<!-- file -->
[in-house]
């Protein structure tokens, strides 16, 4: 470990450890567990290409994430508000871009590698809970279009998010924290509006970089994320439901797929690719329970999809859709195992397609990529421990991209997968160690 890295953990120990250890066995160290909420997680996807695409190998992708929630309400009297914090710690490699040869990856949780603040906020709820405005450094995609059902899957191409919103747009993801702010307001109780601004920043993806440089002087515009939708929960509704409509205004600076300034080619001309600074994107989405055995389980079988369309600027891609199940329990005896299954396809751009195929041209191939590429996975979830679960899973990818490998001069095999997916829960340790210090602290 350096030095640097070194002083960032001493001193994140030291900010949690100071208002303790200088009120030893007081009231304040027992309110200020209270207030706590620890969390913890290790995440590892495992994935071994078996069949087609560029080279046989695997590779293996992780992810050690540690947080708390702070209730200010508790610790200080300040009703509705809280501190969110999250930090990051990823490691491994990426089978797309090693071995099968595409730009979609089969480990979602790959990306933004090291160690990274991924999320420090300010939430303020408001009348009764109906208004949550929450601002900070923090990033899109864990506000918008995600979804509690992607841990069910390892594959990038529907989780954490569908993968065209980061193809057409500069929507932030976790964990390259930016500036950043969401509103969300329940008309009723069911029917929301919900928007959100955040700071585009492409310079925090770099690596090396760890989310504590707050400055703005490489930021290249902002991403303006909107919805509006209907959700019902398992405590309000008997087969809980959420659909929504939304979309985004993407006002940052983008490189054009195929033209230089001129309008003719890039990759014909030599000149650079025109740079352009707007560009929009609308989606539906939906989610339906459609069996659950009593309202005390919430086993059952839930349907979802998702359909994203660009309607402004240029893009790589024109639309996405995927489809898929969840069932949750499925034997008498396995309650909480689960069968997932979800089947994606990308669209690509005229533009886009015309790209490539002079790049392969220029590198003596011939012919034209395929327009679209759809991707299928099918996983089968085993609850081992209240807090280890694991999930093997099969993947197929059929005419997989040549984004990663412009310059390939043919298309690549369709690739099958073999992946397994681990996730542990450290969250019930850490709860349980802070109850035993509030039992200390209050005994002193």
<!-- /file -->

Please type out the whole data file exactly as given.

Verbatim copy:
[in-house]
């Protein structure tokens, strides 16, 4: 470990450890567990290409994430508000871009590698809970279009998010924290509006970089994320439901797929690719329970999809859709195992397609990529421990991209997968160690 890295953990120990250890066995160290909420997680996807695409190998992708929630309400009297914090710690490699040869990856949780603040906020709820405005450094995609059902899957191409919103747009993801702010307001109780601004920043993806440089002087515009939708929960509704409509205004600076300034080619001309600074994107989405055995389980079988369309600027891609199940329990005896299954396809751009195929041209191939590429996975979830679960899973990818490998001069095999997916829960340790210090602290 350096030095640097070194002083960032001493001193994140030291900010949690100071208002303790200088009120030893007081009231304040027992309110200020209270207030706590620890969390913890290790995440590892495992994935071994078996069949087609560029080279046989695997590779293996992780992810050690540690947080708390702070209730200010508790610790200080300040009703509705809280501190969110999250930090990051990823490691491994990426089978797309090693071995099968595409730009979609089969480990979602790959990306933004090291160690990274991924999320420090300010939430303020408001009348009764109906208004949550929450601002900070923090990033899109864990506000918008995600979804509690992607841990069910390892594959990038529907989780954490569908993968065209980061193809057409500069929507932030976790964990390259930016500036950043969401509103969300329940008309009723069911029917929301919900928007959100955040700071585009492409310079925090770099690596090396760890989310504590707050400055703005490489930021290249902002991403303006909107919805509006209907959700019902398992405590309000008997087969809980959420659909929504939304979309985004993407006002940052983008490189054009195929033209230089001129309008003719890039990759014909030599000149650079025109740079352009707007560009929009609308989606539906939906989610339906459609069996659950009593309202005390919430086993059952839930349907979802998702359909994203660009309607402004240029893009790589024109639309996405995927489809898929969840069932949750499925034997008498396995309650909480689960069968997932979800089947994606990308669209690509005229533009886009015309790209490539002079790049392969220029590198003596011939012919034209395929327009679209759809991707299928099918996983089968085993609850081992209240807090280890694991999930093997099969993947197929059929005419997989040549984004990663412009310059390939043919298309690549369709690739099958073999992946397994681990996730542990450290969250019930850490709860349980802070109850035993509030039992200390209050005994002193």